Well, all sugar is not bad for you. Apparently, when given to you in pill form by someone wearing a white coat with a pleasant demeanour, it can cure all kinds of ills.
It’s not that the old meds are getting weaker, drug developers say. It's as if the placebo effect is somehow getting stronger.The fact that an increasing number of medications are unable to beat sugar pills has thrown the industry into crisis. The stakes could hardly be higher. In today's economy, the fate of a long-established company can hang on the outcome of a handful of tests.
An interesting article that takes the reader through a recent history of placebos, why they seem to work better now than they used to, and tangentially, why the competitive research paradigm of the pharmaceutical industry delayed recognition, and continues to delay possible fixes and therapies.
A few things about the placebo effect:
- There appears to be a physiological and neurological basis to the effect, something that can actually be turned off by deactivating the body’s natural production of opioids.
- This effect is triggered by various patient stimuli, including exposure to advertising, faith in the medicine, doctor bedside manner, etc. It appears that for minor ailments, these effects could be as strong as the medication prescribed.
- It is not short lived, the effects can linger well after consumption of sugar pills.
- Despite all this, the article states that we are no closer to finding the most appropriate way to administer placebos (Hmm, or are we? Read on!).
Pharmaceutical companies conduct hundreds of clinical trials every year. They are not required to publish them in most countries, so negative results, failures, etc. which reflect badly on the company’s stock price are routinely hushed up. This means that the mounds of data that show tested drugs as no better than placebo are not accessible for research. This is one of the greatest drawbacks of competitive research paradigms, the lack of cooperation, the inefficiency that comes from duplication of negative results, and the lack of statistical power that comes from inability to use all the data available. In a milieu where knowledge = stock price, this is the logical approach, but something to note next time an Ayn Rand acolyte comes bleating to you about the beauty and perfection of the market. You might ask “What are some options to the current patent exclusivity driven regime”? My favourite economist Dean Baker of the Center for Economics and Policy Research has written extensively about the drug development process and alternatives in his excellent (and free to download) book The Conservative Nanny State, I suggest reading at least the chapter on drug development and patents!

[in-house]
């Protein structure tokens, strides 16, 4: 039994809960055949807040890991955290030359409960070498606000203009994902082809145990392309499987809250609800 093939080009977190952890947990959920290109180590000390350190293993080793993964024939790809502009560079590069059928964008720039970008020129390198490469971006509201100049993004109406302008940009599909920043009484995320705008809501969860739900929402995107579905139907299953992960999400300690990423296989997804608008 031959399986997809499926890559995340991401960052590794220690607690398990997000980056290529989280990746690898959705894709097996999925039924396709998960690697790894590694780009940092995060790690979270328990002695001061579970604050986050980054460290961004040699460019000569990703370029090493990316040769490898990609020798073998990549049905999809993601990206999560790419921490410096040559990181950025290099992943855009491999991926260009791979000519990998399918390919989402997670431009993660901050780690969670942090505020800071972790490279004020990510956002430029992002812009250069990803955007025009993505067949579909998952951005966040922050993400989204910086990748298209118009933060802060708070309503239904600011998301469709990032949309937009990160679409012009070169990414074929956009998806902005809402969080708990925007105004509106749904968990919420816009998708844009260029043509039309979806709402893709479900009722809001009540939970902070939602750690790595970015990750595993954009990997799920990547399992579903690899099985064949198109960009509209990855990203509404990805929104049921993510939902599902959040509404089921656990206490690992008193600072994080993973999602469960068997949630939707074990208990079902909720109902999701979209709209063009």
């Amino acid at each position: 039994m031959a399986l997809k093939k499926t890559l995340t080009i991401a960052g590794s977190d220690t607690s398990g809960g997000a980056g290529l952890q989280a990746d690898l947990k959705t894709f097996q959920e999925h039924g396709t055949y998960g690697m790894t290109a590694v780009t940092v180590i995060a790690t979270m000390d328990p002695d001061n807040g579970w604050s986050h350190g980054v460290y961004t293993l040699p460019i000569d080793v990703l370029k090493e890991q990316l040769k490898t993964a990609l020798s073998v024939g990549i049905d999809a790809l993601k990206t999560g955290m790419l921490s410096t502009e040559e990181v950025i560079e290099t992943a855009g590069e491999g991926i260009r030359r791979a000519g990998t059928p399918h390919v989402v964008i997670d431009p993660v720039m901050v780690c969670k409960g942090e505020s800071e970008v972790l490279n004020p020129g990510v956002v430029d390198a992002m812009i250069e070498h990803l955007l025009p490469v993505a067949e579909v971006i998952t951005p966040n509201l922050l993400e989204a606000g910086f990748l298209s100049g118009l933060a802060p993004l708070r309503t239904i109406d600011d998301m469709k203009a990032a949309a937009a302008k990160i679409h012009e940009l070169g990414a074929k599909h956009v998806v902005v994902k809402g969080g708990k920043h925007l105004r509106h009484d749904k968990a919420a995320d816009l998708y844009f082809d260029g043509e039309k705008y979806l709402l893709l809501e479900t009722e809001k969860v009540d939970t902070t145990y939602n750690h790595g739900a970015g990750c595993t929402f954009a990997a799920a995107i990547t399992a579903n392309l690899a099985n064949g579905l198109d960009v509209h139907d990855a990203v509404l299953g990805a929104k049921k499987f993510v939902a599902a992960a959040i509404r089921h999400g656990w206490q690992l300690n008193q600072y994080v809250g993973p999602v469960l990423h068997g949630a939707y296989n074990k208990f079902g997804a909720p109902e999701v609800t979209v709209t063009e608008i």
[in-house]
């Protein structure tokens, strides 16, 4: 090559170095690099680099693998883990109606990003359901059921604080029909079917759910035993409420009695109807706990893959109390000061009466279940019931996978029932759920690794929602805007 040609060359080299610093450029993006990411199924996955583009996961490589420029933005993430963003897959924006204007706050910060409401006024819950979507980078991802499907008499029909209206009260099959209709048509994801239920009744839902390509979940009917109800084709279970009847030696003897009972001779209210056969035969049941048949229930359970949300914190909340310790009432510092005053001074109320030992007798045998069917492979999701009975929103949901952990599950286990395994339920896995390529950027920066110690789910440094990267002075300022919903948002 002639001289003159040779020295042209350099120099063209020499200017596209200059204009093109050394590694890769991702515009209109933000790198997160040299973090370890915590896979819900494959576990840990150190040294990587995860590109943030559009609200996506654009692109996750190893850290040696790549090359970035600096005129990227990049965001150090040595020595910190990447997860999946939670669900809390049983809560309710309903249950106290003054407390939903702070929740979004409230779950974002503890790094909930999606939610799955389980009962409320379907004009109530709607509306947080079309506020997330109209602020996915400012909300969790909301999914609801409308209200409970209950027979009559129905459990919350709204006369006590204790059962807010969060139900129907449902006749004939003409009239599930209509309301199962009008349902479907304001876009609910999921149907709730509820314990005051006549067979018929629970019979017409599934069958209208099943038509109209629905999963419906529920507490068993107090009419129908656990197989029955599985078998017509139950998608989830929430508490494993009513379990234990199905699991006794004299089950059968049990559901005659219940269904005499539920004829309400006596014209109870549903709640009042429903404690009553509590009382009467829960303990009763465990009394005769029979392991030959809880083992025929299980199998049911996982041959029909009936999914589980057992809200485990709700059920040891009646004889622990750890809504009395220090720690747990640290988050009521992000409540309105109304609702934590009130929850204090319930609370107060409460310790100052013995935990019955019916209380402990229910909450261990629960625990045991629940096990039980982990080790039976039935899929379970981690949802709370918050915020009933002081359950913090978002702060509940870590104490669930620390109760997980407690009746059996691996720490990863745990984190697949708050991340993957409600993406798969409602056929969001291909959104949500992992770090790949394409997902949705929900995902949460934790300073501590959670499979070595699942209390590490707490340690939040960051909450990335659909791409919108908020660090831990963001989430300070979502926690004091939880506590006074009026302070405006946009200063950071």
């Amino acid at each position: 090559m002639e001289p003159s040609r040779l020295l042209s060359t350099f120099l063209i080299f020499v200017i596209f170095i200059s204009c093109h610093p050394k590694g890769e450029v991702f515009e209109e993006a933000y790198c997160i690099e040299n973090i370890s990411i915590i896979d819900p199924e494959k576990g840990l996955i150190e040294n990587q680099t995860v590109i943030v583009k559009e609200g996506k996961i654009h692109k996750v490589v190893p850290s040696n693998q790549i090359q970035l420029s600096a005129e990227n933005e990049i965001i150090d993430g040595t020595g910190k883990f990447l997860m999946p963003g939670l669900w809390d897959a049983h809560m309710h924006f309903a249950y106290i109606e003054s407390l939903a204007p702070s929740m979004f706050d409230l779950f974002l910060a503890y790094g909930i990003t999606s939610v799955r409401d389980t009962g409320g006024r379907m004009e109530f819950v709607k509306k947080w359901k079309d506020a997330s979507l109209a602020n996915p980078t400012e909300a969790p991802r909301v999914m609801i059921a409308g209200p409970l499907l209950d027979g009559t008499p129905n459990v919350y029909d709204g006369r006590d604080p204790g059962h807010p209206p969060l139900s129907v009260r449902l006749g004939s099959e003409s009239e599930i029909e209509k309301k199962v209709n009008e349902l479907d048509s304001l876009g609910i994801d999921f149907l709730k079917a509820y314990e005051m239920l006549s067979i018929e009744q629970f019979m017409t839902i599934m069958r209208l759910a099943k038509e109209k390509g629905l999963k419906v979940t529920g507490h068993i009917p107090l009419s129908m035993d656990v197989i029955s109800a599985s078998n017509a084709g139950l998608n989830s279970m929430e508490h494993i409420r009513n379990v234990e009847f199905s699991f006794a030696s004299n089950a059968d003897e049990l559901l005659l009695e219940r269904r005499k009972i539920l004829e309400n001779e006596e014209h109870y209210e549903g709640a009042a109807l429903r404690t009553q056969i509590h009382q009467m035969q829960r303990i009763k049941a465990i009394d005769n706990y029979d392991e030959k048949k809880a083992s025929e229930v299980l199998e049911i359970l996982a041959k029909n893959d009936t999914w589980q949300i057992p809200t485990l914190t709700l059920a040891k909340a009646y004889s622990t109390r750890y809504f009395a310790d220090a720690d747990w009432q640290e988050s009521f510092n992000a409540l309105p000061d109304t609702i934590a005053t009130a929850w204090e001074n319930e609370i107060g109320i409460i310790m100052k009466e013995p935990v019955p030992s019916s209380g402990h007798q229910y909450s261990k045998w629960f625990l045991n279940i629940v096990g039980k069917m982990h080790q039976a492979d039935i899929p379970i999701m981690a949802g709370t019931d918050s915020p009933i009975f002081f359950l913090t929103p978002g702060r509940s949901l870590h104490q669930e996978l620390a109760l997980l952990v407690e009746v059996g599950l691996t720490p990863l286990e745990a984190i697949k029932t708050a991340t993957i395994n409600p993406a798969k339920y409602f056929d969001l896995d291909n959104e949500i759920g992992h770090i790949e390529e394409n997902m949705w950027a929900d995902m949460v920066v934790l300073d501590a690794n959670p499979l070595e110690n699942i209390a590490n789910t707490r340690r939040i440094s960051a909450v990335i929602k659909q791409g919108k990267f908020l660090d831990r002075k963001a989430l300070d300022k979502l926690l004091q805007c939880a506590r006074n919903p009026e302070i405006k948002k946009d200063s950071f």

Anyway, back to placebos, what to do? How to administer sugar pills in a quasi-official setting for minor ailments. It’s almost like you need a parallel paradigm of medicine that dispenses sugar pills that did not have to go through double blind randomised clinical trials. it would help if this paradigm uses vaguely scientific terminology while doing very little harm. It would work in conjunction with the conventional approach, not in competition so there is little danger of people taking sugar pills for malaria!
I give you, Homeopathy!!! This blog(ger) is no stranger to this wonderful form of medicine, involving concepts such as the memory of water, similars, dilution, etc. When I wrote about homeopathy last year, it was more in relation to the psychological aspects of my experience with it. I (and I assume you did not click through to read!) wrote about my parents’ great and enduring relationship with their homeopath, and the benefits it brought them. Back in India this time around, it was suggested that I take some homeopathy for a cold I was developing, which I did (yum, sugar!). The cold went away in a few days 🙂 There was some swine flu medicine being passed around as well (I did not partake), which worked too, nobody at home got swine flu 🙂
So, how to make it work? It already works in India because belief in the efficacy of homeopathy is well established. As long as the homeopath is well qualified in basic diagnosis, and crucially, knows when to punt the patient into conventional therapy, the system works to a certain extent. But what about a society with no such foundation? Do you go to a clinic with both an allopath and a homeopath, and if your ailment is one where placebo works about as well, let the homeopath make some well diluted similars for you to consume? How to settle turf wars? Would it be better for the allopath to
feign develop an expertise in homeopathy and make that work for her in treating the patient? Would they apply the most important lessons in homeopathic treatment, Listen, Empathise, Soothe?
I don’t know. It is not my nature to believe in sugar pills, faith, or advertising. So it is hard for me to say what would work. But given that sugar pills work well, it is vital for society to find a way.